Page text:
Energy management system helps save time, money for BCPS

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By Tom Wilmoth

    A $7.9 million investment by Bedford County in an energy efficiency project is expected to reap savings in water and energy costs for years, possibly decades, to come.


    And it’s also providing the framework for more efficient oversight for the heating and cooling systems in several county schools. Eventually the plan is to bring all of the county’s schools into a new technology-based system that allows the HVAC units to be controlled from offsite locations through the energy management system.
    That suits Charlie Peterson, the school system’s Clerk of the Works, just fine.
    The county entered into the contract with NORESCO for the energy efficient work a year ago and the dividends are already paying off, even as the work continues. “This (energy management system) allows us to control our  buildings  (heating  and air) without having to actually go to them,” Peterson said.
    Initially the management system will cover Otter River Elementary as well as Staunton River Middle and High schools. Several other schools—including Jefferson Forest and Liberty High schools—should be able to be brought online rather quickly. Eventually, the plan is to have all of the county’s school buildings included.
    The management system allows Peterson and the maintenance staff to analyze and control the workings of the heating and air units at those schools from a remote location. Previously if a change had to be made to the schedule and temperatures utilized at a building, a member of the staff would have to go to the actual building to adjust the settings.
    But not any more.
    And if there is a problem, the system automatically sends out a text message to Peterson and the maintenance staff. If needed, the technicians can set up the system to bypass a boiler that is down and utilize another one so that no rooms are left without heat or air.
    The new system allows Peterson, or a member of the maintenance staff, to see, online, a layout of the HVAC units and any problems that may be occurring. Sometimes those problems can be addressed without ever having to actually go to the school. At the very least, it saves a tremendous amount of staff time by analyzing the problem and showing technicians exactly what needs to be fixed. In addition, Peterson can make any changes to the heating and air conditioning calendar for the schools, all from the comfort of his own desk—or his own couch, for that matter.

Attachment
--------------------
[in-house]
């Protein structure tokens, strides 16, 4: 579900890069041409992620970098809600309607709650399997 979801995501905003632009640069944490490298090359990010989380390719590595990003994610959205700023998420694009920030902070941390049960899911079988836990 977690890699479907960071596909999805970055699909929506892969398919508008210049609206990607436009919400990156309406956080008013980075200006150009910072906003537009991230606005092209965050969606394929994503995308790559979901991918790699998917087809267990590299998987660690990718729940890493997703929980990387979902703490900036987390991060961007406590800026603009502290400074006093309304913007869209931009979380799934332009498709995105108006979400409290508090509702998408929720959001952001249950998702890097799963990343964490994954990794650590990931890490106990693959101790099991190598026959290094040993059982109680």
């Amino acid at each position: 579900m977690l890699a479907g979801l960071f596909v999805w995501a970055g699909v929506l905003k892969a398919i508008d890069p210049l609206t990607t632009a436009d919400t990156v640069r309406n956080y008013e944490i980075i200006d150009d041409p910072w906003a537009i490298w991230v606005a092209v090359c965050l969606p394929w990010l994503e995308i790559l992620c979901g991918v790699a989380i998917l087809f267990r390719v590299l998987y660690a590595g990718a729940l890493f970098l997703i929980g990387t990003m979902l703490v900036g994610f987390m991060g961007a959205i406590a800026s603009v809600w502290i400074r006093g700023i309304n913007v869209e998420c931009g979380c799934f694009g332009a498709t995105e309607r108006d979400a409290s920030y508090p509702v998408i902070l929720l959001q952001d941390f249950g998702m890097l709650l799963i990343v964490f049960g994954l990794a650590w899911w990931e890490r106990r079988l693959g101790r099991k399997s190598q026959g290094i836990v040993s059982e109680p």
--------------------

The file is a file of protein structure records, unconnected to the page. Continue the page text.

Really, any remote location will do. Theoretically, a technician who is on vacation could address a problem while hundreds of miles away, if needed.
    The system shows the temperature settings, it shows how dirty an air filter is and if it needs changed, and it shows the position of the outside dampers and can actually move them if they need to be changed. In essence, the entire HVAC system can be monitored.
    The work NORESCO is providing includes infrastructure improvements to all of the school buildings as well as three county buildings. Though the cost is $7.9 million, it is actually revenue neutral, in that the company guarantees more than $600,000 in savings every year. That allows the project to pay for itself in just 13 years.
    The project has also included upgrades to lighting in all of the schools—some 23,000 lighting fixture replacements—as well as installing low-flow toilets and urinals. Staunton River High School has received a new boiler plant and some schools are also receiving new windows and other repairs.
    NORESCO specializes in the development, design, construction, financing and operation of energy and environmental efficiency projects.
    The project also includes weatherization work and roof upgrades. The building and school enhancements will improve the learning and work environment for students, teachers and staff. Construction began at the end of April 2012, and completion is forecasted for October 2013.
    But it is the energy management system that makes Peterson smile. With three technicians trying to cover 21 schools, the energy management system saves time. “It gives us a lot more flexibility,” Peterson said.